FFRF sues over Pennsylvania’s ‘Year of the Bible’

The Freedom From Religion Foundation today filed a federal lawsuit challenging the constitutionality of the Pennsylvania House’s declaration that 2012 is “The Year of the Bible,” which exhorts citizens and government officials to “study and apply the teachings of the Holy Scriptures.”

FFRF, based in Madison, Wis., is the nation’s largest association of freethinkers (atheists and agnostics) with more than 17,500 members nationwide. FFRF challenges the House Resolution on behalf of its 599 Pennsylvania members, including 41 named members in the state of Pennsylvania, as well as its chapter, Nittany Freethought.

The lawsuit was filed in the U.S. District Court for the Middle District of Pennsylvania. FFRF names as defendants State Rep. Rick Saccone, author of the resolution, Clancy Myer, House Parliamentarian and Anthony Frank Barbush, Chief Clerk of the Pennsylvania House.

“FFRF’s membership includes individuals residing in Pennsylvania who have had direct and unwanted exposure to the Year of the Bible Resolution and the hostile environment created thereby as a result of the official declaration of a state religion by the Pennsylvania Legislature,” notes FFRF’s legal complaint. Members include “individuals [who] oppose governmental speech endorsing religion because they are made to feel as if they are political outsiders.”

The bible “contains violent, sexist and racist models of behavior that FFRF members find personally repugnant, and which potentially could encourage persons who rely on them to act in a manner harmful to them and others.” HR 535 sends a message of Christian endorsement and disparagement to nonbelievers.

The legal complaint names FFRF members: Carl H. Silverman, Justin Vacula, Charlie Miller, Steve Brungard, Michele Grant, John Kelley, Daniel Gallagher, Joyce McChesney, Neil Miller, Heather Miller, Steve Barry, Ryan Foster, Tom Melchiorre, Bob Schachner, Dan Reiff, Harry Geedey, Daniel Matesic, Karl Best, Nicolas Posey, Andrea McCormick, Thomas Johnson, Chuck Berry, Jim Phynn, Erin Kowal, Phillip Lichtenberg, Len Frankel, T. Alexander O’Hare, David Mullinax, Scott Rhodes, Ed Avery-Natale, Wayne Trotta, Frank McGovern, William Wisdom, Stephanie Strazisar, John Murray, Lanny Silks, Bruce Baldwin, Susan Hanna, James Billere, Regis Sabol and Patrick Hughes.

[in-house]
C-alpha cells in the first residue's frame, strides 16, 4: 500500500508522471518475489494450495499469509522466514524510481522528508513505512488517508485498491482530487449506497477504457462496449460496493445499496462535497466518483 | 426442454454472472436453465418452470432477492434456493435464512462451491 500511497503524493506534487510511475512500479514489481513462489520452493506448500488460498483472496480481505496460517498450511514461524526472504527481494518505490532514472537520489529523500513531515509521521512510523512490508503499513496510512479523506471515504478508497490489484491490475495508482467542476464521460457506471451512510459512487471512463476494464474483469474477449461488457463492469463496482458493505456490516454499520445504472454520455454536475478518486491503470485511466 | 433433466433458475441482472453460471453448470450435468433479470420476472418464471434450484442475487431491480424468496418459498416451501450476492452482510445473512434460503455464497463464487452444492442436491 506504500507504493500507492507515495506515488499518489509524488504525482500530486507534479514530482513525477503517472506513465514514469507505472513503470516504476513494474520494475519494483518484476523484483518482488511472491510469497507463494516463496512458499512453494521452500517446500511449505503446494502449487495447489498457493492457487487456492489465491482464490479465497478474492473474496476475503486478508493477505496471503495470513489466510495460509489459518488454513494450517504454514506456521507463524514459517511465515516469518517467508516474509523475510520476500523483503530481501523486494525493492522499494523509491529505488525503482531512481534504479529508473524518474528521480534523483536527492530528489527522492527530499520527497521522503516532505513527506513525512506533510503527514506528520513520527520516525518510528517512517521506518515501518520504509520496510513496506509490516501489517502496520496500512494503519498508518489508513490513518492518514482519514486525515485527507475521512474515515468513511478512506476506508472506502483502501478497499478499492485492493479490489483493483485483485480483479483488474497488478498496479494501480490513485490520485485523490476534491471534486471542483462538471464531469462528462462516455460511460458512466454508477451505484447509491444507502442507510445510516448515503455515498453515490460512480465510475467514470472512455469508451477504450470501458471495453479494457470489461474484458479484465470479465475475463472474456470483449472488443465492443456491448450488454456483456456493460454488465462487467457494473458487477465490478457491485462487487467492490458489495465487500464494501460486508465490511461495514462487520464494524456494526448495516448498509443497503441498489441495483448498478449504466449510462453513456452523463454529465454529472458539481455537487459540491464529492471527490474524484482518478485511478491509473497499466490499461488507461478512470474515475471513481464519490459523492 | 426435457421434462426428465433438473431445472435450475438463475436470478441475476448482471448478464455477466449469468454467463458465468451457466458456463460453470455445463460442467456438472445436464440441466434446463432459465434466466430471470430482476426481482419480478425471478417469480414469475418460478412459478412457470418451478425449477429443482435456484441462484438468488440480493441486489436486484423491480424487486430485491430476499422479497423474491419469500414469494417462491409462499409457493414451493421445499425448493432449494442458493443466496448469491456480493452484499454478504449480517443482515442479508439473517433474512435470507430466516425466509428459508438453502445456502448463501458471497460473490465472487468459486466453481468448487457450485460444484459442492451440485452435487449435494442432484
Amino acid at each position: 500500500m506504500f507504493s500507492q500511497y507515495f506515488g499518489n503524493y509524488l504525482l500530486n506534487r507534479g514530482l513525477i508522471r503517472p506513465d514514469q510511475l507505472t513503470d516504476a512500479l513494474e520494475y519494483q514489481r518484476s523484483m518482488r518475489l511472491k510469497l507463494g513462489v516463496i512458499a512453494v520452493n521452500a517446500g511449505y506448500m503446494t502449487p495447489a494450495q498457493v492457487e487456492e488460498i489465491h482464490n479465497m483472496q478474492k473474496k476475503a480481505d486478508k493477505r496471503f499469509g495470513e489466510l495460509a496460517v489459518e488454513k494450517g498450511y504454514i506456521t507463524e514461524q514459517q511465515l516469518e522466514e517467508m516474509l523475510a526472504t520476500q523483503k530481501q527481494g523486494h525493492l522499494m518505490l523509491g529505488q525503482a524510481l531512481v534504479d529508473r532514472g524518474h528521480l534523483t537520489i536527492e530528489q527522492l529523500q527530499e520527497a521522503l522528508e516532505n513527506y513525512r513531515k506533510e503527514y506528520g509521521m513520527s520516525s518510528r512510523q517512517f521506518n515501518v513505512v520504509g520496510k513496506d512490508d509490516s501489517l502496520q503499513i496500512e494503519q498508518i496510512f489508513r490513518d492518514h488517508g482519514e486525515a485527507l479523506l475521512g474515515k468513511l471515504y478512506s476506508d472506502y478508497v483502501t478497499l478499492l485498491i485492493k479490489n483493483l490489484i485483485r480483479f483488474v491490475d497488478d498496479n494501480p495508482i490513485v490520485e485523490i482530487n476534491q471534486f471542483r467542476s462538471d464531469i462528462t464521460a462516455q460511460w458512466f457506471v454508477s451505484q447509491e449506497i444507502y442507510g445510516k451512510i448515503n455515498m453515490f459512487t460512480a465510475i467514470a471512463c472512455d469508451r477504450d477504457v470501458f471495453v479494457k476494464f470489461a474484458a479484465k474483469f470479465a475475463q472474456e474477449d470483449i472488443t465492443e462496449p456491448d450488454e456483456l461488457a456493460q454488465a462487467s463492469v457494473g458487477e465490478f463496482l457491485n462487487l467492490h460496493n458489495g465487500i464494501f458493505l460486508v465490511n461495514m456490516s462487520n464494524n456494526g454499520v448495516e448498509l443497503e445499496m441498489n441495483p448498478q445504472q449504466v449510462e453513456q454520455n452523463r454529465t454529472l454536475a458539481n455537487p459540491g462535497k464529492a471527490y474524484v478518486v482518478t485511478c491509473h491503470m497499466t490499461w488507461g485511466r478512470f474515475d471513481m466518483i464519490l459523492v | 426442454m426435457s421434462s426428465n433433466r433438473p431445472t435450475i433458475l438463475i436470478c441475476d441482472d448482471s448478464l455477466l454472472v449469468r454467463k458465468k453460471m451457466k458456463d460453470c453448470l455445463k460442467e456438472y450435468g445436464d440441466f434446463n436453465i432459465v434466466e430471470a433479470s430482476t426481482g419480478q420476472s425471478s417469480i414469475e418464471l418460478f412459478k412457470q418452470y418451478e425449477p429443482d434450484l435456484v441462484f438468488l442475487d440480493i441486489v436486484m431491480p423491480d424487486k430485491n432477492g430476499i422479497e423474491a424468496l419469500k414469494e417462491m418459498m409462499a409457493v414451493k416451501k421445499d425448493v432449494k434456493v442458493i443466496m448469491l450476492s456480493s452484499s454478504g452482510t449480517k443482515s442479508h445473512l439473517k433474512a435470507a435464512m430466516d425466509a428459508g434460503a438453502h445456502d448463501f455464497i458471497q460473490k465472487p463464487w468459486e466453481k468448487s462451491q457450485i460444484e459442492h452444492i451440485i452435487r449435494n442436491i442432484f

“We heard an outpouring of indignation over this improper state action. We’ve never had so many members volunteer to be part of one of our lawsuits,” commented Annie Laurie Gaylor, FFRF co-president. Pennsylvania membership was appalled and offended by what FFRF’s complaint calls the “exclusive endorsement of the bible and its teachings as constituting the state-sanctioned religion of Pennsylvania.”

Saccone, principle author, said of HR 535 that as “not only Pennsylvania but the United States, continues to face great tests and challenges, we must look to our faith in God and the Holy Scriptures.” The controversial resolution was introduced as a “noncontroversial resolution,” allowing the House to vote without debate as part of a bundled group of resolutions on the same day it was introduced, Jan. 24, where it passed 193-0.

FFRF factually contests the resolution, which claims the “word of God” and “biblical teachings inspired concepts of civil government.” Another sponsor, Rep. Jerry Stern, claimed the First Amendment’s Establishment Clause doesn’t apply to the State of Pennsylvania, even though its guarantees apply equally to state citizens under the 14th Amendment.

FFRF noted the passage of HR 535 “is particularly ironic in Pennsylvania, . . . which was founded as a refuge for those seeking religious tolerance by William Penn.” The complaint quotes Jonathan Malesic, associate professor of theology at King’s College, who said HR 535 “flies in the face of Pennsylvania’s history.”

“HR 535 improperly proclaims the bible to be ‘the word of God,’ . . . the Pennsylvania House of Representatives has no such authority or right to determine what is ‘the word of God,’ or if there is a ‘word of God,’ or if there is a ‘God’.”

FFRF’s legal complaint notes our nation is not founded on religious belief or a bible, but upon “a secular and godless Constitution, which grants sovereignty not to a deity or a ‘holy book,’ but to ‘We the People.’ ”

FFRF asks the court to find that HR 535 violates the Establishment Clause, to order defendants to discontinue further publication and distribtion of HR 535, to declare that public officials in Pennsylvania are indeed subject to the Establishment Clause, to declare that the theocratic principles of the bible do not constitute the ”official, preferred or endorsed religion” of the state, and to declare that the government is not “Judeo-Christian.”

The lawsuit was filed by attorneys Lawrence M. Otter, Doylestown, Penn., and Richard L. Bolton, Madison, Wis., on behalf of FFRF. FFRF v. Saccone has Case No. is 3:02-at-06000. FFRF drew U.S. District Judge Christopher C. Conner, who was appointed in 2002 by President George W. Bush, and who notably ruled against Obama’s Affordable Health Care Act.

Freedom From Religion Foundation

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